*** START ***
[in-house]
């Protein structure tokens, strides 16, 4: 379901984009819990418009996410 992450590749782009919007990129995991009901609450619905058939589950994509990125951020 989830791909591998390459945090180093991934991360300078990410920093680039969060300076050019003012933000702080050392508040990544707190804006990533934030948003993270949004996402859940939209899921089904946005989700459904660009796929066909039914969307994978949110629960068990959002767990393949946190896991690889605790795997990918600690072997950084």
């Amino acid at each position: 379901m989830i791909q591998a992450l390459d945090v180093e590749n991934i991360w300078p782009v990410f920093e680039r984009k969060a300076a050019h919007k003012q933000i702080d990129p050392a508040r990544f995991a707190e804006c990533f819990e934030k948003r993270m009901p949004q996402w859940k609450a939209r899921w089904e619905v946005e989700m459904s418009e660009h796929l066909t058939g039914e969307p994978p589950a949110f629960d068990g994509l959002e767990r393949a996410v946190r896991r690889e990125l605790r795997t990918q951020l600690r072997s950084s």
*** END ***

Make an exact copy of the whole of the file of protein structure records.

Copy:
[in-house]
């Protein structure tokens, strides 16, 4: 379901984009819990418009996410 992450590749782009919007990129995991009901609450619905058939589950994509990125951020 989830791909591998390459945090180093991934991360300078990410920093680039969060300076050019003012933000702080050392508040990544707190804006990533934030948003993270949004996402859940939209899921089904946005989700459904660009796929066909039914969307994978949110629960068990959002767990393949946190896991690889605790795997990918600690072997950084």
């Amino acid at each position: 379901m989830i791909q591998a992450l390459d945090v180093e590749n991934i991360w300078p782009v990410f920093e680039r984009k969060a300076a050019h919007k003012q933000i702080d990129p050392a508040r990544f995991a707190e804006c990533f819990e934030k948003r993270m009901p949004q996402w859940k609450a939209r899921w089904e619905v946005e989700m459904s418009e660009h796929l066909t058939g039914e969307p994978p589950a949110f629960d068990g994509l959002e767990r393949a996410v946190r896991r690889e990125l605790r795997t990918q951020l600690r072997s950084s």